DETROIT – The Detroit Jazz Festival will be a virtual event again this year as organizers scrap plans for an in-person concert weekend citing Hart Plaza construction and the ongoing COVID pandemic.
The festival’s virtual format will be streamed and broadcast “live” for free this Labor Day weekend. It begins on Friday, Sept. 3 and runs through Monday, Sept. 6.
Organizers decided to switch to the virtual format based on the following:
- Hart Plaza is currently being improved and construction won’t be complete until Fall. While plans were being devised to bring people into the plaza, the enormity of the jazz festival made it difficult to continue to host the thousands that attend the festival annually. The Festival would then have to be held completely in the Campus Martius area, which would cause overcrowding and overflow of patrons in a smaller area. Organizers said that situation was not an option for jazz festival management due to “conflicts with carefully designed health and safety protocols.”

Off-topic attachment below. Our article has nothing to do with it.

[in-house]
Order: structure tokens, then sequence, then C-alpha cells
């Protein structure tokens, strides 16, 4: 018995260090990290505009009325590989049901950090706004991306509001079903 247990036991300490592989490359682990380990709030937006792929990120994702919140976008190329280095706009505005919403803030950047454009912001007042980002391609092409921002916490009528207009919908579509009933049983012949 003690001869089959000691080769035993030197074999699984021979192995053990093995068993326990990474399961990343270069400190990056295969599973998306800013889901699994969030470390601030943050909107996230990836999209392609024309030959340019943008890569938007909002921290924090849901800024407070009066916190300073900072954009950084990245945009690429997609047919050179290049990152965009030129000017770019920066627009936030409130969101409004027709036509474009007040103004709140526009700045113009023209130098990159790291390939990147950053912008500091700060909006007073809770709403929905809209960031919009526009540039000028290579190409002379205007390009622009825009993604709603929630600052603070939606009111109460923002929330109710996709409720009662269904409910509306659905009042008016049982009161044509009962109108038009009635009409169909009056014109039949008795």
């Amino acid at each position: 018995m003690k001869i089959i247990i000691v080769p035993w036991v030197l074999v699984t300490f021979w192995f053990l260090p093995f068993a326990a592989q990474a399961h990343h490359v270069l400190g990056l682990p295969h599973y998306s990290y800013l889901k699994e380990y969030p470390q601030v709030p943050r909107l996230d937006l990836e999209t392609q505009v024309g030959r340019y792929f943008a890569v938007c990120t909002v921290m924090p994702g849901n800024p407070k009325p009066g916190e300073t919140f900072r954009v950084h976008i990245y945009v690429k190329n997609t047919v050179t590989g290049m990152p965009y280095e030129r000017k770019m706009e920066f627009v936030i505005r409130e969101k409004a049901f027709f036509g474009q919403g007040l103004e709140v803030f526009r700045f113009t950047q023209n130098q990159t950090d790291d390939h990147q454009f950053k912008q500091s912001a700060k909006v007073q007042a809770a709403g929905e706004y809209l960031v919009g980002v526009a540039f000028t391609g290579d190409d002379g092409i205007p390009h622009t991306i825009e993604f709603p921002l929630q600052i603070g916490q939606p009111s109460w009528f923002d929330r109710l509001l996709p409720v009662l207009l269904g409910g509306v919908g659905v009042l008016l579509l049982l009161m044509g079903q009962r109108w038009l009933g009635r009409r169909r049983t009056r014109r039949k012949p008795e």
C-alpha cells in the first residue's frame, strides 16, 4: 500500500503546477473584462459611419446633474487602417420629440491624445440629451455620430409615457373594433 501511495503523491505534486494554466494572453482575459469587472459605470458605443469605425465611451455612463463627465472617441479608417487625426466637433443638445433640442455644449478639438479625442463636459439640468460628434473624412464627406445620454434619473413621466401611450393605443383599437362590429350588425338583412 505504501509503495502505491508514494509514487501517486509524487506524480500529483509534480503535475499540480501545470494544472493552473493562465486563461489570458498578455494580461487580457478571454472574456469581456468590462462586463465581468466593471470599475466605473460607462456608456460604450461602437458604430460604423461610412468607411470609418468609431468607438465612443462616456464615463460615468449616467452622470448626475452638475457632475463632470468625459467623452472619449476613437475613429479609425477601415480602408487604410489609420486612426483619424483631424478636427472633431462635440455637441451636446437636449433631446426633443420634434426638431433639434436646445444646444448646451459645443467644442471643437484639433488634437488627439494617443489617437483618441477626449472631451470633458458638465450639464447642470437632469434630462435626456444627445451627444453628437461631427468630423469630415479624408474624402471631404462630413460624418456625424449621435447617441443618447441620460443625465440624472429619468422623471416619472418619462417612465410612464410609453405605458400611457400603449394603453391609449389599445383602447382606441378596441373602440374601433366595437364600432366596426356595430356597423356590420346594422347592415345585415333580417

- They also said that due to its open footprint, the jazz festival does not have the ability to require COVID-19 testing results and/or request proof of vaccination which is becoming the gold standard for large concert events.
- Concern among some artists was also a deciding factor, organizers said.
“This is a winning solution that preserves the legacy of the Detroit Jazz Festival while bringing amazing performances into a virtual format,” said Chris Collins, Detroit Jazz Festival Foundation president and artistic director. “We’re thankful for our sponsors, donors and patrons for their support which enables us to once again provide a jazz festival that is safe, live and free for everyone. Also, a special thank you to the city of Detroit for the great improvements happening at Hart Plaza which will make the 2022 Detroit Jazz Festival even better along with many other events held at this venue.”
This year’s Artist-in-Residence Dee Dee Bridgewater will headline multiple performances during the festival including an opening set with protégé group, the Woodshed Network Ladies, and a closing night performance with her all-female big band. Other highlights include performances from Herbie Hancock, Gregory Porter, Keyon Harrold, Omar Sosa and the Havana-Detroit Jazz Project; Kurt Elling’s The Big Blind featuring Dee Dee Bridgewater: A Jazz Radio Play written by Kurt Elling and Phil Galdston; The Summit: Take 6 Meets the Manhattan Transfer, Monty Alexander HKX, and our world-class Detroit hometown artists.
Where to watch: